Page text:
World

Winter wonderland grounds Europe's traffic

Freezing temperatures and often blinding snowfall shuttered airports across Britain on Thursday, delayed flights across Europe and forced thousands of passengers in Germany to spend the night in trains.

In neighboring Poland, the cold claimed 10 more lives, bringing the overall number of deaths to 18, Polish police spokesman Mariusz Sokolowski said. He urged Poles to report any homeless or drunk people on the streets to officers in hopes of saving their lives.

Authorities in Berlin also kept subway stations, soup kitchens and heated buses open all night to provide shelter for the city's homeless.

Gatwick Airport, one of Britain's busiest, was closed for a second straight day, canceling another 600 flights as conditions continued to deteriorate. Edinburgh Airport and London's City Airport were also closed until late evening, according to the Eurocontrol central control agency's website.

The agency also reported significant delays at London Heathrow, Paris' Charles de Gaulle, Amsterdam's Schiphol, Berlin's Tegel and Duesseldorf airports.

Travelers hoping to fare better by road or rail were equally stymied as snow continued to fall across the U.K. and most of Germany, leaving thousands of motorists stranded overnight in freezing temperatures.

Some 3,000 rail passengers were also stranded overnight and struggled to catch a few minutes' sleep in their trains, German railway operator Deutsche Bahn said.

Some 200 stranded passengers in Germany's Frankfurt hub spent the night in parked night trains after hotels filled up. Nothing was moving along many of the nation's high-speed train links, such as between Nuremberg and Leipzig in the south and east, or between Hamburg and the Danish capital Copenhagen in the north.

Southeastern Denmark was also badly hit, and heavy snow falls and icy winds severely hampered road and rail traffic across much of the country. The Danish army has been mobilized to help emergency vehicles, using tracked armored personnel carriers to help ambulances and other emergency vehicles cut their way through mounds of snow.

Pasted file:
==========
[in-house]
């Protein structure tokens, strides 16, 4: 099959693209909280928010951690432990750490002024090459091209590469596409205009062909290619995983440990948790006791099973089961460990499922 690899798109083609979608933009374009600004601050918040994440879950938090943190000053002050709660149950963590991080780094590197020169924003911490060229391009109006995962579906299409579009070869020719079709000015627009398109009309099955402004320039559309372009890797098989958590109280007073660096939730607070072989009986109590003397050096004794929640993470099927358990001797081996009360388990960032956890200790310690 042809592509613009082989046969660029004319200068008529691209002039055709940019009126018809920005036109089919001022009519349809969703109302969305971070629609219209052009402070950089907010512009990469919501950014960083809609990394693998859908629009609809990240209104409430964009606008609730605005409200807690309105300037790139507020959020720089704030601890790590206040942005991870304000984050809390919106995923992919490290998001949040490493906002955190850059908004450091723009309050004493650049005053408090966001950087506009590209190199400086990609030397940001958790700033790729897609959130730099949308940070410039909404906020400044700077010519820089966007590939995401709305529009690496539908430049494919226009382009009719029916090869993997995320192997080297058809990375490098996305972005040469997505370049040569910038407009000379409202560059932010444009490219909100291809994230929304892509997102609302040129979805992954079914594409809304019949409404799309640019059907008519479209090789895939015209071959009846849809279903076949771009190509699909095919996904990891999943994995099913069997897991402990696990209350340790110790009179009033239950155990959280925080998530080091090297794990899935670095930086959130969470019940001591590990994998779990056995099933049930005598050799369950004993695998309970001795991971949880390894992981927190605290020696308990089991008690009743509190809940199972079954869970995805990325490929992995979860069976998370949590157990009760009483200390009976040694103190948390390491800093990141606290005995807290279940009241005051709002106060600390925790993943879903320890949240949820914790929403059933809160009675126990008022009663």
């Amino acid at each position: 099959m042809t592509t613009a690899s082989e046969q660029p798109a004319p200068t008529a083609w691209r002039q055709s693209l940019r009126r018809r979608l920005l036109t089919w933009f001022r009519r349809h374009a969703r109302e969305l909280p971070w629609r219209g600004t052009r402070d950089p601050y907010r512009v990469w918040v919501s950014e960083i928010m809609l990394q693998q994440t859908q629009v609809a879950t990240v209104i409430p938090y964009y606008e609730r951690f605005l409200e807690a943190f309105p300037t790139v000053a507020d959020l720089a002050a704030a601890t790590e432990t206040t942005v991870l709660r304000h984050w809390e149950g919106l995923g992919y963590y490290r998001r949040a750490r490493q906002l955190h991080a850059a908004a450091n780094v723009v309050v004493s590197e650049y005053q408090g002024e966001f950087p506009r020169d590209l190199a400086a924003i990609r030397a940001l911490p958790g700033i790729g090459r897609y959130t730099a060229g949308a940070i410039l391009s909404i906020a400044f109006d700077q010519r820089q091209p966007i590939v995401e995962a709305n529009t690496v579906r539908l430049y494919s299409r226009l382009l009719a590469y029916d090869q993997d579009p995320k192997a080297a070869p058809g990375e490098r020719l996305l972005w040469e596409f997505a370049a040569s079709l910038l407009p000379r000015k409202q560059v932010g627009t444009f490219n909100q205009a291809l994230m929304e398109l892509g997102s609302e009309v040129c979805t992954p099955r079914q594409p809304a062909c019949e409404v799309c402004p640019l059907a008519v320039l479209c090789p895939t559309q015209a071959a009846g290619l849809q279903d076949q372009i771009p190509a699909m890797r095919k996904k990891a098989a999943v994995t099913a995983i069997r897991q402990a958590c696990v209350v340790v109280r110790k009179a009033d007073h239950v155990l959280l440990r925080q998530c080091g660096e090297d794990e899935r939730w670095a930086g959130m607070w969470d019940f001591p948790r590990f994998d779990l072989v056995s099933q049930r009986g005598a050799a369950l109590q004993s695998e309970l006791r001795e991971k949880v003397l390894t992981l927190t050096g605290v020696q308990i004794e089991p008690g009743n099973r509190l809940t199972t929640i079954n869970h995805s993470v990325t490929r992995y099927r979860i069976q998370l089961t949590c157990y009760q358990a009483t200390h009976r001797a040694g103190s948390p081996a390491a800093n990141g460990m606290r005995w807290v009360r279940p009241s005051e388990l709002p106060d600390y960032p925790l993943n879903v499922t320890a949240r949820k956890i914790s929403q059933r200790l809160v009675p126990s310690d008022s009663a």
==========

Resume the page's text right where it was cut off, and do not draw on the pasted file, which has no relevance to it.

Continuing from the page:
Heavy snowfall in Poland also disrupted the normal flow of planes and trains and created a treacherous situation on many of the country's already abysmal roads.

Thousands of Polish homes were left without electricity or heat as temperatures hovered around minus 10 Celsius (14 Fahrenheit). Several Romanian villages suffered a similar fate, while severe ice caused delays to traffic across the nation.

On many German roads, meanwhile, traffic was chaotic with hundreds of minor accidents due to heavy snowfall. Police in Berlin alone counted 121 accidents Thursday morning, spokesman Burkhardt Opitz said.

In the Netherlands, a light dusting of snow also led to chaos on the roads.

In Geneva, the airport was able to reopen after removing 2,000 tractor-trailers full of snow from the airfield.

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Cassandra Vinograd and Robert Barr in London, Vanessa Gera in Warsaw, Frank Jordans in Geneva, Jan M. Olsen in Copenhagen, Melissa Eddy in Berlin and Mike Corder in Amsterdam contributed to this report.